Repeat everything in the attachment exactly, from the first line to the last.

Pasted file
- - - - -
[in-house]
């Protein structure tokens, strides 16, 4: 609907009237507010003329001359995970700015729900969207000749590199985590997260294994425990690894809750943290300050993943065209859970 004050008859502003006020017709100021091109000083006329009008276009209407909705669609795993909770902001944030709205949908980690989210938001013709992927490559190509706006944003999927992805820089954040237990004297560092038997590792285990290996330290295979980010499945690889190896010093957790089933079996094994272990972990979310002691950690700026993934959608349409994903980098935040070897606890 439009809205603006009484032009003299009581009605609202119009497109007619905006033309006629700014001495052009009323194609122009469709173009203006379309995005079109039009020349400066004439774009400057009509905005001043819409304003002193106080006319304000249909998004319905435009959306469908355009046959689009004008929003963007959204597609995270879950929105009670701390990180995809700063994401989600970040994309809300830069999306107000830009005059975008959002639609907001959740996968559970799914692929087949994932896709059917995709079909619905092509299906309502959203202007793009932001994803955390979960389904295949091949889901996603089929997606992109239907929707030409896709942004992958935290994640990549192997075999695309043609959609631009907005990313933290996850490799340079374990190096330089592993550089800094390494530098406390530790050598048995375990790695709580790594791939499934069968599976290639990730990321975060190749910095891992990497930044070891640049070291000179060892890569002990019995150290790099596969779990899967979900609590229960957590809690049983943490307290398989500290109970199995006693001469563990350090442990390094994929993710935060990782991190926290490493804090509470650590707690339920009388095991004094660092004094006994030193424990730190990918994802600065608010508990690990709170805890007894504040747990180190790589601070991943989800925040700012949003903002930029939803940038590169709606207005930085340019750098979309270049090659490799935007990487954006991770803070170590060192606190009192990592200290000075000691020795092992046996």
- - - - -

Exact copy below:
[in-house]
């Protein structure tokens, strides 16, 4: 609907009237507010003329001359995970700015729900969207000749590199985590997260294994425990690894809750943290300050993943065209859970 004050008859502003006020017709100021091109000083006329009008276009209407909705669609795993909770902001944030709205949908980690989210938001013709992927490559190509706006944003999927992805820089954040237990004297560092038997590792285990290996330290295979980010499945690889190896010093957790089933079996094994272990972990979310002691950690700026993934959608349409994903980098935040070897606890 439009809205603006009484032009003299009581009605609202119009497109007619905006033309006629700014001495052009009323194609122009469709173009203006379309995005079109039009020349400066004439774009400057009509905005001043819409304003002193106080006319304000249909998004319905435009959306469908355009046959689009004008929003963007959204597609995270879950929105009670701390990180995809700063994401989600970040994309809300830069999306107000830009005059975008959002639609907001959740996968559970799914692929087949994932896709059917995709079909619905092509299906309502959203202007793009932001994803955390979960389904295949091949889901996603089929997606992109239907929707030409896709942004992958935290994640990549192997075999695309043609959609631009907005990313933290996850490799340079374990190096330089592993550089800094390494530098406390530790050598048995375990790695709580790594791939499934069968599976290639990730990321975060190749910095891992990497930044070891640049070291000179060892890569002990019995150290790099596969779990899967979900609590229960957590809690049983943490307290398989500290109970199995006693001469563990350090442990390094994929993710935060990782991190926290490493804090509470650590707690339920009388095991004094660092004094006994030193424990730190990918994802600065608010508990690990709170805890007894504040747990180190790589601070991943989800925040700012949003903002930029939803940038590169709606207005930085340019750098979309270049090659490799935007990487954006991770803070170590060192606190009192990592200290000075000691020795092992046996």